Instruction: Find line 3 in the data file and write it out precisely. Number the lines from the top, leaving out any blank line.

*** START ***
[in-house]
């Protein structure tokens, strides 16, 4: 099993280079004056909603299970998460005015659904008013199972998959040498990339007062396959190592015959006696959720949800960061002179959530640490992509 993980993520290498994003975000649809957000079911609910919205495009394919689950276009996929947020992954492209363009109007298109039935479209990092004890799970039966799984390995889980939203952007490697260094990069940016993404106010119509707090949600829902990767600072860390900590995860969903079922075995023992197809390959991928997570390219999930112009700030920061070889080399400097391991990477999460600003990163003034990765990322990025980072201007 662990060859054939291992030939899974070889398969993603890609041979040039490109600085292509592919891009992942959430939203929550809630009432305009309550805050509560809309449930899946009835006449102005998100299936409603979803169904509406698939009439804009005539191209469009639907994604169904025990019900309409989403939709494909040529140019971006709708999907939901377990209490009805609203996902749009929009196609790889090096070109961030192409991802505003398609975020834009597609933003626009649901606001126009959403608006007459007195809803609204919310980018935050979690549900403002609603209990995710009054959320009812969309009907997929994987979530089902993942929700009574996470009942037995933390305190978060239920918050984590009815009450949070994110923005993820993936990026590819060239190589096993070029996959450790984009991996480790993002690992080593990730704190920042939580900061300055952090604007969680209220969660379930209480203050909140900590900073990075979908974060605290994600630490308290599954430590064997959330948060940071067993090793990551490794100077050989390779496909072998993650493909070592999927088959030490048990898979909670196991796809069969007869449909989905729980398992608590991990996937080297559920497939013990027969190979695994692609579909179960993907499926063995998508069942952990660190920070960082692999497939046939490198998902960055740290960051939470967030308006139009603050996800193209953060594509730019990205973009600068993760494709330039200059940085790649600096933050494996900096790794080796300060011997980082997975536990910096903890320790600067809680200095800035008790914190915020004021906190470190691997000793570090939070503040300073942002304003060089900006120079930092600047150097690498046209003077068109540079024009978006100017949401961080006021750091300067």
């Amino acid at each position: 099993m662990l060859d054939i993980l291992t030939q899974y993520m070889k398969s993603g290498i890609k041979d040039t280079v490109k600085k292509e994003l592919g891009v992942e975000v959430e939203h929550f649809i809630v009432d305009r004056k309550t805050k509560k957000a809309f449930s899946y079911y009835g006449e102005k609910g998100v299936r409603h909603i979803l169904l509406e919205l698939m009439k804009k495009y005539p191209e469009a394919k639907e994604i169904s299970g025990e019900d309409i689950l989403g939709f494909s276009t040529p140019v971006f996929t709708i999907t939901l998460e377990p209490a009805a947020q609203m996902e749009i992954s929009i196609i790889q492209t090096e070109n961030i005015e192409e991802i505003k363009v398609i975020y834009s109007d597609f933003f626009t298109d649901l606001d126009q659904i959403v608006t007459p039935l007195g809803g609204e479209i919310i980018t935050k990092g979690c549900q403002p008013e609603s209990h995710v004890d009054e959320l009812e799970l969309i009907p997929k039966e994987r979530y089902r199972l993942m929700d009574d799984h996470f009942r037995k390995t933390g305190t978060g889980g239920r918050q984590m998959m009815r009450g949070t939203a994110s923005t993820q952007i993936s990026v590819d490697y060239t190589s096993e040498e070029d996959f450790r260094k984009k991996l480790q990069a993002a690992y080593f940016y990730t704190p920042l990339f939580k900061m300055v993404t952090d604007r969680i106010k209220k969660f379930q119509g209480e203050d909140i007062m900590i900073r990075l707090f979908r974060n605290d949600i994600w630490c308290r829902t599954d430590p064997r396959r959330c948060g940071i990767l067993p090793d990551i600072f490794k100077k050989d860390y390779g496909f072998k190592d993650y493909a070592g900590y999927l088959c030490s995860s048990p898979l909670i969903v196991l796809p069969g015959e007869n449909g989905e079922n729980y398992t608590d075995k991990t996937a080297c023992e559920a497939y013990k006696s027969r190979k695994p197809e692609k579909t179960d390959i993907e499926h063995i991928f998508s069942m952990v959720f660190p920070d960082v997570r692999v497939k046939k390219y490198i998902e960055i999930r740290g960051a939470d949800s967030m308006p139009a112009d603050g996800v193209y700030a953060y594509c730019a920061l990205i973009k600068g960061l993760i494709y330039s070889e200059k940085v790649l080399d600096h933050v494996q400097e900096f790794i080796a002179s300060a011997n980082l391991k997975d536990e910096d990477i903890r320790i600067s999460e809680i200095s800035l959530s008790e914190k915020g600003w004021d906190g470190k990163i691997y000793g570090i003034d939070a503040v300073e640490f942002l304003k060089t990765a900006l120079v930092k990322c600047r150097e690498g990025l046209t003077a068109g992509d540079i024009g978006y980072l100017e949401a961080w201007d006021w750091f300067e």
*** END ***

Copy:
């Amino acid at each position: 099993m662990l060859d054939i993980l291992t030939q899974y993520m070889k398969s993603g290498i890609k041979d040039t280079v490109k600085k292509e994003l592919g891009v992942e975000v959430e939203h929550f649809i809630v009432d305009r004056k309550t805050k509560k957000a809309f449930s899946y079911y009835g006449e102005k609910g998100v299936r409603h909603i979803l169904l509406e919205l698939m009439k804009k495009y005539p191209e469009a394919k639907e994604i169904s299970g025990e019900d309409i689950l989403g939709f494909s276009t040529p140019v971006f996929t709708i999907t939901l998460e377990p209490a009805a947020q609203m996902e749009i992954s929009i196609i790889q492209t090096e070109n961030i005015e192409e991802i505003k363009v398609i975020y834009s109007d597609f933003f626009t298109d649901l606001d126009q659904i959403v608006t007459p039935l007195g809803g609204e479209i919310i980018t935050k990092g979690c549900q403002p008013e609603s209990h995710v004890d009054e959320l009812e799970l969309i009907p997929k039966e994987r979530y089902r199972l993942m929700d009574d799984h996470f009942r037995k390995t933390g305190t978060g889980g239920r918050q984590m998959m009815r009450g949070t939203a994110s923005t993820q952007i993936s990026v590819d490697y060239t190589s096993e040498e070029d996959f450790r260094k984009k991996l480790q990069a993002a690992y080593f940016y990730t704190p920042l990339f939580k900061m300055v993404t952090d604007r969680i106010k209220k969660f379930q119509g209480e203050d909140i007062m900590i900073r990075l707090f979908r974060n605290d949600i994600w630490c308290r829902t599954d430590p064997r396959r959330c948060g940071i990767l067993p090793d990551i600072f490794k100077k050989d860390y390779g496909f072998k190592d993650y493909a070592g900590y999927l088959c030490s995860s048990p898979l909670i969903v196991l796809p069969g015959e007869n449909g989905e079922n729980y398992t608590d075995k991990t996937a080297c023992e559920a497939y013990k006696s027969r190979k695994p197809e692609k579909t179960d390959i993907e499926h063995i991928f998508s069942m952990v959720f660190p920070d960082v997570r692999v497939k046939k390219y490198i998902e960055i999930r740290g960051a939470d949800s967030m308006p139009a112009d603050g996800v193209y700030a953060y594509c730019a920061l990205i973009k600068g960061l993760i494709y330039s070889e200059k940085v790649l080399d600096h933050v494996q400097e900096f790794i080796a002179s300060a011997n980082l391991k997975d536990e910096d990477i903890r320790i600067s999460e809680i200095s800035l959530s008790e914190k915020g600003w004021d906190g470190k990163i691997y000793g570090i003034d939070a503040v300073e640490f942002l304003k060089t990765a900006l120079v930092k990322c600047r150097e690498g990025l046209t003077a068109g992509d540079i024009g978006y980072l100017e949401a961080w201007d006021w750091f300067e």